THEME & focus
January 2021
The history of Espionage
What information are the spies looking for?

In human society, a spy is a necessity. Spying is prominent in the Old Testament and is sometimes named with fair justification as the "second oldest profession." The former Chinese wise man Sun Tzu spoke eloquently about the strategic value of counter-espionage 2500 years ago. As long as people live in environments that mimic each other, they steal secrets.

Francis Walsingham in Elizabethan England developed several new techniques of spying. He was a specialist in allowing decryption and forgery, Thomas Phelippes and Arthur Gregory, who could crack and restore seals without detection. His workers were also involved. As the Welsh expulsion Hugh Owen set up an intelligence service attempting to neutralize that in Walsingham, the Catholic exiles struck back.

A drastic expansion of spy operations emerged in the 18th century. It was wartime: two or more main powers were at war in nine years out of ten. Armies with the respective budgets became even more prominent. Equally, the sizes and sophistication of foreign ministries increased. National accounts were expanded to accommodate those expansions.

They found intelligent facilities with full-time employees and well-serving informants and agents. they found space. The service itself was more bureaucratized, and they sent out military attachments. They were bright, characteristic mid-ranking officials posted in international embassies. The attached diplomats assessed the strength, skills, and war plans of each capital's armies and navies. Over the late 19th century, new techniques were developed for spying and committed government intelligence services. The Great Game, a time that marked strategic rivalries and conflicts between the British Empire and the Russian empire across Central Asia, was an essential backdrop to this development.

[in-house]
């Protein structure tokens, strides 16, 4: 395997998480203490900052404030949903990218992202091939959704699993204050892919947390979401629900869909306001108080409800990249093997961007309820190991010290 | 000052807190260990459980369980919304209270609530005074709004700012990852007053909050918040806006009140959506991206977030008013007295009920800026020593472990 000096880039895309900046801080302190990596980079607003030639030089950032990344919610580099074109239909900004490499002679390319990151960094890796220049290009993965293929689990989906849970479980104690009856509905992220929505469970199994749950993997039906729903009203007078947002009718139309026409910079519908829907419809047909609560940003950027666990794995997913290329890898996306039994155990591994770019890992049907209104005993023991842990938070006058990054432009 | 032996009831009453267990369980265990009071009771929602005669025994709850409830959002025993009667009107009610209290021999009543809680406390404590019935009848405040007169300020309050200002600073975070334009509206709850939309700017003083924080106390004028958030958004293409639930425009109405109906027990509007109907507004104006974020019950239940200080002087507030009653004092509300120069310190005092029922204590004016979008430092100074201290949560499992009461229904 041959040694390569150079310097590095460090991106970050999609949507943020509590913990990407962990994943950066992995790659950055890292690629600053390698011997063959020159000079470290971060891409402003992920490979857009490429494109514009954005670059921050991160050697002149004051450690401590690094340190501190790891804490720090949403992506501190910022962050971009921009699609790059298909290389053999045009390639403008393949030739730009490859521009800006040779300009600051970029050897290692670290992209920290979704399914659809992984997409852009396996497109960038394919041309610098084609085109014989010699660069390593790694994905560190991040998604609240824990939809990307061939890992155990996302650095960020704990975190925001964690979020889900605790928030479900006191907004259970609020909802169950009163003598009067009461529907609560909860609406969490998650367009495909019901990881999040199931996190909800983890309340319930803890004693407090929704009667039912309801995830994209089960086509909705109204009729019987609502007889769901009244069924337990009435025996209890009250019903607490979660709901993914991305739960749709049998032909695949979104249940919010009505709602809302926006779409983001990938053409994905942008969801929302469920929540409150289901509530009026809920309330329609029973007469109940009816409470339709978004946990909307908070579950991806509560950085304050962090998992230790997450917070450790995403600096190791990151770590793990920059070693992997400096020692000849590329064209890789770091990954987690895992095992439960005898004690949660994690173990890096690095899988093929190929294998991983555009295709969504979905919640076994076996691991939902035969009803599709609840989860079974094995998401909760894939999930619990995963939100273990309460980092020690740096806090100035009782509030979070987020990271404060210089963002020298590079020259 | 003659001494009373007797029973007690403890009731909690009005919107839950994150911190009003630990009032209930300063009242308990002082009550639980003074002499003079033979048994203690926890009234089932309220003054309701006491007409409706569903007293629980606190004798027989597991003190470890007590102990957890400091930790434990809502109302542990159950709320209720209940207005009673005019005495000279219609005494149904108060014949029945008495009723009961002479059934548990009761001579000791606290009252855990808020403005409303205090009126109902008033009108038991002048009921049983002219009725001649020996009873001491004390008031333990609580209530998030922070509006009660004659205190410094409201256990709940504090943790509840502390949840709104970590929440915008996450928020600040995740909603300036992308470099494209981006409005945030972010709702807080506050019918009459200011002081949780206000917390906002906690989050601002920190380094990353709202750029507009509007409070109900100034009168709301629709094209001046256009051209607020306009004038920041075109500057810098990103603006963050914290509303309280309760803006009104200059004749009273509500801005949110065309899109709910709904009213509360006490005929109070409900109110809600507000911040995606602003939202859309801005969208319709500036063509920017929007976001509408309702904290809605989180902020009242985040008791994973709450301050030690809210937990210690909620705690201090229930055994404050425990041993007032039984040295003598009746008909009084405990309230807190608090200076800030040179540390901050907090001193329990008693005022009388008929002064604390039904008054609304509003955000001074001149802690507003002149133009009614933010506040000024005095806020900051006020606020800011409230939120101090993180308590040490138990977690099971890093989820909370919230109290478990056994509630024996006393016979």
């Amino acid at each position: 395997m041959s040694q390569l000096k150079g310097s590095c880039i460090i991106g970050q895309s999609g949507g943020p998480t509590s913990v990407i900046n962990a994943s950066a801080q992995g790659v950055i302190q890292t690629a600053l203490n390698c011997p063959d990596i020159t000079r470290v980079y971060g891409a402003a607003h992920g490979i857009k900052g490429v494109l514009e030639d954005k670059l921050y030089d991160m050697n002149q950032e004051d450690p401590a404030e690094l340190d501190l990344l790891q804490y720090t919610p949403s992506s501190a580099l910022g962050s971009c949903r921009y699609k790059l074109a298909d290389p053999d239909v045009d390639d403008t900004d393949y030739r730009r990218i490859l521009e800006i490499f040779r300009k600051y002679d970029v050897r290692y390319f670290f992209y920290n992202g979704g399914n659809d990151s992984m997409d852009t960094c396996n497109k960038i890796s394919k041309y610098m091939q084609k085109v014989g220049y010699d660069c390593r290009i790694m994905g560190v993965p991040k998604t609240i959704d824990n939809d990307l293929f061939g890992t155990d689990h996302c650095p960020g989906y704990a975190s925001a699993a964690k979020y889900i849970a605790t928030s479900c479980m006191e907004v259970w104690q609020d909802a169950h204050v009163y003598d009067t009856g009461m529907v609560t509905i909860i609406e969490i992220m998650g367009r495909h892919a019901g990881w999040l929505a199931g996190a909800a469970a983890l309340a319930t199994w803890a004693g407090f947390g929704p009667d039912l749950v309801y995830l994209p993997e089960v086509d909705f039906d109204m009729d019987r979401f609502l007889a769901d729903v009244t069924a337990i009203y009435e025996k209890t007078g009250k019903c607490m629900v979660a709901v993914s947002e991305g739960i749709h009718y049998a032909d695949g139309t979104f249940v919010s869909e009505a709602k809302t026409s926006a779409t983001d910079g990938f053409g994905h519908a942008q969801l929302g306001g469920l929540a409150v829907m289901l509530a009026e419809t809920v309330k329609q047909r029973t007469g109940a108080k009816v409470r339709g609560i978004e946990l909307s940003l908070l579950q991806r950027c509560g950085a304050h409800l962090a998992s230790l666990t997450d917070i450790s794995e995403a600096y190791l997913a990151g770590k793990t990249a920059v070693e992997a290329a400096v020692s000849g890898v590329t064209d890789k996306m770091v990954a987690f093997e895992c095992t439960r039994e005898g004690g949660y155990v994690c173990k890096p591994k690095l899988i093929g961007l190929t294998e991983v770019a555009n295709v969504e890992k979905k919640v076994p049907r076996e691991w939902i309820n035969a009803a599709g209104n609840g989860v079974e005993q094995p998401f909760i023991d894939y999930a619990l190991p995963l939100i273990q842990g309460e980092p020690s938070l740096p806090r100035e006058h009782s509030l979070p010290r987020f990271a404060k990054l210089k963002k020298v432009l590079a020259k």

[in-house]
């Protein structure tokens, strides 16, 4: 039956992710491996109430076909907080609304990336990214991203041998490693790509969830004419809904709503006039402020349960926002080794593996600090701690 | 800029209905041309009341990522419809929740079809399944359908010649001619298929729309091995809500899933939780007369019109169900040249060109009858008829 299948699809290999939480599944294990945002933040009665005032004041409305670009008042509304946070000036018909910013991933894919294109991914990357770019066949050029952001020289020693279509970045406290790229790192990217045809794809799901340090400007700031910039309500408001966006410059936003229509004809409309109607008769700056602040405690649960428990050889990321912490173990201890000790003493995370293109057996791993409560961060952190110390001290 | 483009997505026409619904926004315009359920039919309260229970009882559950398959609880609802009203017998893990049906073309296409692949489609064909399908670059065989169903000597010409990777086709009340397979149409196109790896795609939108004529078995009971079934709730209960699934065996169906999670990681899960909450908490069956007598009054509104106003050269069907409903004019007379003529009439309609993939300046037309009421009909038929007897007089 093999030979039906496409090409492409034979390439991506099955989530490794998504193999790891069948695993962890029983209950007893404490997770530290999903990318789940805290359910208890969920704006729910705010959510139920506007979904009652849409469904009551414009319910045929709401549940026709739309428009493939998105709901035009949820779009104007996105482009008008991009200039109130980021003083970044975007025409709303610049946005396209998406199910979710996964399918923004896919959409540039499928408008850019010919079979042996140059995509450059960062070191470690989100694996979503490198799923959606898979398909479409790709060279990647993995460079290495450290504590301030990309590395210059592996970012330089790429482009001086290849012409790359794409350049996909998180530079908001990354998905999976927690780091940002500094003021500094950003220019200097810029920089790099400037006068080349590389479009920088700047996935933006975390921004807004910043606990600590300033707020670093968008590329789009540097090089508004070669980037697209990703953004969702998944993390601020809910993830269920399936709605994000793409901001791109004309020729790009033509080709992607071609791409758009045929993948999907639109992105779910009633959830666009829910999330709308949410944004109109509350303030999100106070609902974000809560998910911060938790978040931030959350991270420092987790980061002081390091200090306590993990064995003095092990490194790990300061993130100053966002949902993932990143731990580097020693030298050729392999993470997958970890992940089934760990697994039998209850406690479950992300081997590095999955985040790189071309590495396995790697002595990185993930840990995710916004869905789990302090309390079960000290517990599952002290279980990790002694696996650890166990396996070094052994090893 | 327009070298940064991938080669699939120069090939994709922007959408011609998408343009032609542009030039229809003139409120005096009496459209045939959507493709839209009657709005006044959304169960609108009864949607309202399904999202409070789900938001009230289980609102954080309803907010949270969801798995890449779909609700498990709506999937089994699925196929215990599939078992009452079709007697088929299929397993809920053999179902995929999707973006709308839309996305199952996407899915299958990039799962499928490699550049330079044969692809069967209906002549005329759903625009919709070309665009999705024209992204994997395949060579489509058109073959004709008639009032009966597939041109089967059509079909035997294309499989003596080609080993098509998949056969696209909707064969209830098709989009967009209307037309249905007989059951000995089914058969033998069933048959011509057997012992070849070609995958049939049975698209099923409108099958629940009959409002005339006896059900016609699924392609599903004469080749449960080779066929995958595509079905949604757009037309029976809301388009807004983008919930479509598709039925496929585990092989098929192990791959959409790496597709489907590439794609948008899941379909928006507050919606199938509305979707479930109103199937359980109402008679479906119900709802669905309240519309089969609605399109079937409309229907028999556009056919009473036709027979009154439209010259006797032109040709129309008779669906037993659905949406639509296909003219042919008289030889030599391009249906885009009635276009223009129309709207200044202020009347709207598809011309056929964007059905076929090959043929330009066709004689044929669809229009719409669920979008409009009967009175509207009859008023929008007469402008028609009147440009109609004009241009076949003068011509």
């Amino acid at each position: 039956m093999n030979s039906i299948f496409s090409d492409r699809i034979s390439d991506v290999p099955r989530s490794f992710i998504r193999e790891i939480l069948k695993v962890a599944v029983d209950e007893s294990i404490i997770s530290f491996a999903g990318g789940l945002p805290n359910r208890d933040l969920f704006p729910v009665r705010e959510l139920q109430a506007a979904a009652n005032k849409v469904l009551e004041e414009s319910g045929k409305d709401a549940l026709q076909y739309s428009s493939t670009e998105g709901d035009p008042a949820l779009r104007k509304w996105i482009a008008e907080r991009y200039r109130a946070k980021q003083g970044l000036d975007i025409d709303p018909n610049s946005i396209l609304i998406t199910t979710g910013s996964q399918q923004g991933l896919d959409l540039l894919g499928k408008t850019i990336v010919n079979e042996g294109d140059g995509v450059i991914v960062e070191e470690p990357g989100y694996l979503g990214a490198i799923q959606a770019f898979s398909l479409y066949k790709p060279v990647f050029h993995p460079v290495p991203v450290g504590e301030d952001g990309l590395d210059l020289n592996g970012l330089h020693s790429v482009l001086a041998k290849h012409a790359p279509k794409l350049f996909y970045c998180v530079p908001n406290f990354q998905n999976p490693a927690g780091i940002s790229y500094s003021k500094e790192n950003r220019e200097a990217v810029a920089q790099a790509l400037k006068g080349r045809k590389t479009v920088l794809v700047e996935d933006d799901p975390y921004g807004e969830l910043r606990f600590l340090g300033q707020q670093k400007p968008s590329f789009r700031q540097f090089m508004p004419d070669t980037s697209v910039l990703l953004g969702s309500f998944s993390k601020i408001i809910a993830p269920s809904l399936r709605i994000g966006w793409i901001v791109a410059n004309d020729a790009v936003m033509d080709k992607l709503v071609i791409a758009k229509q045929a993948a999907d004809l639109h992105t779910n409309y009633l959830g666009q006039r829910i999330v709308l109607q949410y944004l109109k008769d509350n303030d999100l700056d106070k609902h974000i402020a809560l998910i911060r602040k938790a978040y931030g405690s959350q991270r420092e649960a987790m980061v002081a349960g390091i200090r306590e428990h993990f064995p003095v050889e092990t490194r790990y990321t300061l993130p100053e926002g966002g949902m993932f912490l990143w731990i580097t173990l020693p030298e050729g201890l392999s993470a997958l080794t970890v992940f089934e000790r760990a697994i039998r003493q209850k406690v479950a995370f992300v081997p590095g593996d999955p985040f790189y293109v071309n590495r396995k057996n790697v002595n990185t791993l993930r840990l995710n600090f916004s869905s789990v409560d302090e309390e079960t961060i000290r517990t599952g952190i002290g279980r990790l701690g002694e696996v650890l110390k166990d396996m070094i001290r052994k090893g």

They developed a monitoring, intelligence, and counterintelligence structure in the Indian Civil Service to counter Russian interests in the area and the possible danger posed to India's British position. Rudyard Kipling's famous Spy novel, Kim, popularized the presence of this shadowy conflict as a conflict in spy and intelligence which "never ceases, day or night." (The term that he popularized).

Though its initial methods were amateurish – British agents frequently portrayed themselves as botanists and archeologists with no convincement – a more extensive range of innovative strategies and programs have been adopted.

The setting up of dedicated intelligence organizations was related directly to imperial rivalries between major European forces and the acceleration of military technology growth.

The diplomatic system of military attachés (an official of the diplomatic service serving in a foreign country through a foreign embassy) was an early military intelligence source, which was widely distributed in Europe after the Crimean war. While it was officially confined to supplying information received publicly, they quickly used it for a covert gathering of classified information and Espionage and de facto spy rings in some situations.
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From the TV series "The Spy"
Starring: Sacha Baron Cohen
From the movie "Red Sparrow"
Starring: Jennifer Lawrence
Prime video